The New England Chapter of the Society of Architectural Historians

News and events

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  • 13 Mar 2023 3:27 PM | Jennifer Gaugler (Administrator)

    The New England Chapter of the Society of Architectural Historians is pleased to share information on the 44th Annual Student Symposium, which will be a hybrid conference taking place on April 8, 2023. Attendees can choose to join in person at Yale University or on Zoom. Please see the poster below for more details.

    To register to attend the symposium, please click here: registration.

    For any questions about the symposium, please email

  • 8 Feb 2023 7:57 PM | Jennifer Gaugler (Administrator)

    Monday, February 27

    A brief business meeting will precede the presentation of papers.
    Presented via Zoom; Pre-registration required.


    Dennis De Witt
    Brookline's Mount Vernon Portico Houses

    Three tall columned houses in Brookline’s Green Hill neighborhood, dating from 1794 to 1806, have been identified with the label “Jamaica Planter.”  Two are associated with well known later occupants — architect Henry Hobson Richardson and Boston Grand Dame, Isabella Stewart Gardner. Exploring the  genesis of “Jamaica Planter” revealed only a casually generated term that offered a convenient explanation for some unusual houses.  However, it did not comport with the first of these houses, Senator George Cabot’s “Old Green Hill.”  Its inspiration may have been George Washington’s Mount Vernon portico.

    Dennis De Witt holds Masters degrees in architecture from Harvard and the University of Pennsylvania. He is a Past-President of S.A.H./New England, a former Vice-Chair of the Brookline Preservation Commission, a Director and Past-President of Boston’s Metropolitan Waterworks Museum, and a Commissioner of the Massachusetts Historical Commission. He has been involved with historic preservation for over 50 years. His book-length publications include Modern Architecture in Europe: A Guide to Buildings Since the Industrial Revolution and various studies related to Boston’s 19th century water system, its architects and technology.

    Diana Martinez
    The Olmsteds and the Imperial Prospect

    In March of 1901 the U.S. Secretary of War wrote to the Olmsted firm requesting advice on improvements to Manila. Though Olmsted Jr. declined the job, he deeply influenced Daniel Burnham’s eventual plans. This paper will consider the legibility of U.S. Empire insofar as it is expressed in Olmsted’s work and influence.   

    Diana Martinez is an assistant professor of architectural history and the director of architectural studies at Tufts University. She is completing a book manuscript, Concrete Colonialism: Architecture, Infrastructure, Urbanism and the American Colonial Project in the Philippines.

    Robert Cowherd
    Doing History in the Anthropocene

    Teaching history to undergraduates as they inherit the multiple intertwined crises of the 21st century compels a critical reexamination of what we teach and how. Facing a torrent of information, how do they construct a dependable foundation for collective action? The challenge is to replace conventional teaching and learning mindsets to mobilize a more confident generation of history practitioners. Instead of studying history, college students can get a jump on a lifetime of doing history.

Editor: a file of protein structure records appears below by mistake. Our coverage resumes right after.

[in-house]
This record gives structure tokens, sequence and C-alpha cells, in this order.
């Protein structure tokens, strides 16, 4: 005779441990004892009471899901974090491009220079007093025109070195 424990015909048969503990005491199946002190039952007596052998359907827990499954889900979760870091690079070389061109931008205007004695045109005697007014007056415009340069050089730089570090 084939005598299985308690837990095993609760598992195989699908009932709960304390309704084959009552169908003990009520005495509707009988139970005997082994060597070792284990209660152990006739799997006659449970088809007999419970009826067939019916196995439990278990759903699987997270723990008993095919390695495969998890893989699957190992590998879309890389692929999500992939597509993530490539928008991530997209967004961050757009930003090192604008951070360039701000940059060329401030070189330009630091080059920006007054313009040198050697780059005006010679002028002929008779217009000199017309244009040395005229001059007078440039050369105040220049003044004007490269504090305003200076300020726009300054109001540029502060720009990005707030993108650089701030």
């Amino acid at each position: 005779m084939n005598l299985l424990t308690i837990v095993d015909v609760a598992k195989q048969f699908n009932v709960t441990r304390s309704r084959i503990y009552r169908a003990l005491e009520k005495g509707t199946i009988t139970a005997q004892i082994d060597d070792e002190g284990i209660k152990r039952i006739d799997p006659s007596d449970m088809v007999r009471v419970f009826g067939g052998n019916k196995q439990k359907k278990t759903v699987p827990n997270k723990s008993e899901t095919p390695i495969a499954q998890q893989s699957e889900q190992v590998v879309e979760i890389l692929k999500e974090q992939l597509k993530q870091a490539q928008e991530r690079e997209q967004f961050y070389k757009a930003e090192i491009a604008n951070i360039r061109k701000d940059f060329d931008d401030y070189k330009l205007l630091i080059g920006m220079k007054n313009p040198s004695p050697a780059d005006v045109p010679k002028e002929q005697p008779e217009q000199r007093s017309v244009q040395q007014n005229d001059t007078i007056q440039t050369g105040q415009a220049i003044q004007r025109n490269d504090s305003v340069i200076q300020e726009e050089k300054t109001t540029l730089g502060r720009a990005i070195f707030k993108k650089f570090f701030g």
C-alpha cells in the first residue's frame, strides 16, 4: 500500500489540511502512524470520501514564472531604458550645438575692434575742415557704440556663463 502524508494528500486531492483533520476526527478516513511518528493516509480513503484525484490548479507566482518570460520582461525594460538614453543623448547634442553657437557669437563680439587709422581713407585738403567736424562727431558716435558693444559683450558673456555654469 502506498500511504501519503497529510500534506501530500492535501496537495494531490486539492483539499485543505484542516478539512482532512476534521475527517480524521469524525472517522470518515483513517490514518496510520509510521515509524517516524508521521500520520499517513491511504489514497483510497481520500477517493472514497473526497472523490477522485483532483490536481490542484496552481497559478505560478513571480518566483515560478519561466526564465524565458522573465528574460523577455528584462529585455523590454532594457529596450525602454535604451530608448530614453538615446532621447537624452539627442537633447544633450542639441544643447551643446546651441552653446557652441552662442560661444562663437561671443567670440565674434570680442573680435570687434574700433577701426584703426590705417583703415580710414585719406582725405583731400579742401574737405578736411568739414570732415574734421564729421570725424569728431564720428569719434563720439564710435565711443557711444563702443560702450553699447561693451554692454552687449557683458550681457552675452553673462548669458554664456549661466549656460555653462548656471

Robert Cowherd, PhD, is a Professor at Wentworth Institute of Technology. His research and publications focus on the history and theory of architecture and urbanism in Southeast Asia and Latin America. He is the author most recently of "Batavian Apartheid: Mapping Bodies, Constructing Identities" in Southeast of Now and "Decolonizing Bamboo" in Dialectic IX. He is former President of the New England Society of Architectural Historians.

  • 19 Jan 2023 10:48 AM | Jennifer Gaugler (Administrator)

    The New England Chapter of the Society of Architectural Historians is pleased to announce its upcoming 44th Annual Student Symposium.

    The Student Symposium features presentations by outstanding students from programs across New England in the history, theory, and criticism of architecture, art history, urban studies, historic preservation, and related fields. This year's event will take place on Saturday, April 8, 2023. The event will be held in a hybrid format, and student presenters can choose to present in-person or virtually. The in-person component of the event will take place at Loria Hall in the Yale School of Architecture in New Haven, Connecticut.

    Student symposium presenters are typically engaged in producing a thesis or dissertation, or are interested in developing work done in connection with a seminar or lecture course. Symposium paper topics may concern the architecture of any era or place; however, presenters should be current students at an academic institution in the New England region. Paper presentations should be 20 minutes in length and accompanied by slides; presentations will be followed by a brief Q&A.

    If you are interested in presenting your work at the symposium, please submit an abstract and short biographical note by February 15, 2023. Update: The deadline has been extended to February 20, 2023. Student abstracts should include the student’s name, the name of their faculty advisor, their field of study, and their institutional affiliation. Abstracts should be less than 300 words in length and should be followed by a short biography of less than 100 words. Please submit as a single pdf document to: